First Hiroshima Prefectural Girls’ High School, Part 3
Aug. 18, 2008
A new uniform for summer, shredded by the blast
by Masami Nishimoto, Senior Staff Writer
The “summer uniform of a female student” is on display at Hiroshima Peace Memorial Museum. The explanation of the clothing reads: “The girl was carried home to her parents but died late that night. She had made this uniform herself.” Placed near a panoramic view of the ruined city, this exhibit, one of the personal artifacts from August 6, 1945, silently beckons visitors to stop and reflect on its background.
The uniform belonged to Nobuko Oshita, then 13 years of age and a first-year student in Class 6 at First Hiroshima Prefectural Girls’ High School. Her father, Sadao, and mother, Masue, who donated her clothes to the museum 20 years ago, are now dead, but I was able to meet with her older sister, Yoko Fukumori, 77. She now lives in Yamaguchi Prefecture.
“When my sister was brought to Otake Elementary School that evening, I hurried over there,” recalled Ms. Fukumori. “She asked for some water and I gave her some, but I spilled it as I brought it to her mouth. ‘Yoko, you’re so clumsy,’ she told me, joking. I never dreamed she would die.”
Ms. Fukumori treasures the diary that Nobuko was keeping in 1945, which was passed on to her by her parents. From April 6, the day of her entrance ceremony at school, to July 15, Nobuko penciled earnest descriptions of her days during wartime. “I am determined to study hard,” she wrote.
On June 13, she began sewing her school uniform for the hot summer months. “This year we have to make our uniforms with khaki or gray fabric, not white, because white clothes can be spotted easily by enemy planes.” Happy with the fabric her mother gave her, she wrote, “I’m thrilled with the khaki fabric!”
On August 6, clad in the uniforms they themselves had made, Nobuko and 222 other students headed for their worksite where houses were being dismantled to create a firebreak. That area, called Koami-cho, was fated to become a spot just 800 meters from the A-bomb’s hypocenter.
Ms. Fukumori vividly remembers the day before the bombing. When she was leaving her assigned worksite, a paper mill, she found her younger sister Nobuko waiting for her at the gate. They then went swimming in the river.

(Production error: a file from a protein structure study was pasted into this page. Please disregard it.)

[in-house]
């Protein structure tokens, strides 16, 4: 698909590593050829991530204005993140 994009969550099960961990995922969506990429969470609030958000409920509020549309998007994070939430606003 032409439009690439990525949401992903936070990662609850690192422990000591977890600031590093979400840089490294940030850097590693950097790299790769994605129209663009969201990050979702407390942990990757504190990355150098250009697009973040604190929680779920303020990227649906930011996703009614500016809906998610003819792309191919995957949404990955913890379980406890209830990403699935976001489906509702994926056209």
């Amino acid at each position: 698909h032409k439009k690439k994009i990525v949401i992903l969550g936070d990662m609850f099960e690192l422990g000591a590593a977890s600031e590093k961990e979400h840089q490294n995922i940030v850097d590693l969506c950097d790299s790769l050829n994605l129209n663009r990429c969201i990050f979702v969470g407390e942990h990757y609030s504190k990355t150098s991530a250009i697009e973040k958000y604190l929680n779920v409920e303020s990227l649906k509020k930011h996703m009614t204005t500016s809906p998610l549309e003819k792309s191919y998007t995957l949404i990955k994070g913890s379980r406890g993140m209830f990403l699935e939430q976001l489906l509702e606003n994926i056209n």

At the time, Ms. Fukumori was a third-year student at Iwakuni Girls’ High School (now, Iwakuni High School) and was keeping her own diary. Suggesting the great shock that the family experienced on August 6, this page was left blank. However, the next day, on August 7, Ms. Fukumori devoted four pages to a detailed entry on the death and funeral of her “dear and only sister.”
According to this entry, after Nobuko was brought home from Otake Elementary School, Ms. Fukumori went to bed at around 10:00 that night. “I then heard Mother and Father crying so I knew something was wrong. I jumped out of bed and rushed to the room where Nobuko lay. Mother and Father were holding Nobuko, whose hands were already growing cold.” In regard to cremating Nobuko’s body, the entry continued, “Mother said that the girl who was cremated after Nobuko was her classmate at the same elementary school so I hope she won’t be lonely and will be happy playing with her friend in heaven.”
Ms. Fukumori now has five grandchildren. As she returned Nobuko’s diary to a box for safekeeping, she remarked, “My grandchildren have had many opportunities, through videos and other avenues, to understand about war and the atomic bombings, so they should have some awareness of these things. Still, I don’t know how much they can really comprehend. I mean, the era they have grown up in is so different from my own.”
She added, “I would be pleased if people can learn what lies behind Nobuko’s uniform and communicate to others the fact that so many girls were cruelly killed by the bomb and deprived of their lives.” On August 6, she will again attend the memorial ceremony held in front of the monument that stands at the former site, alongside Peace Boulevard, of First Hiroshima Prefectural Girls’ High School.
(Originally published on July 29, 2008)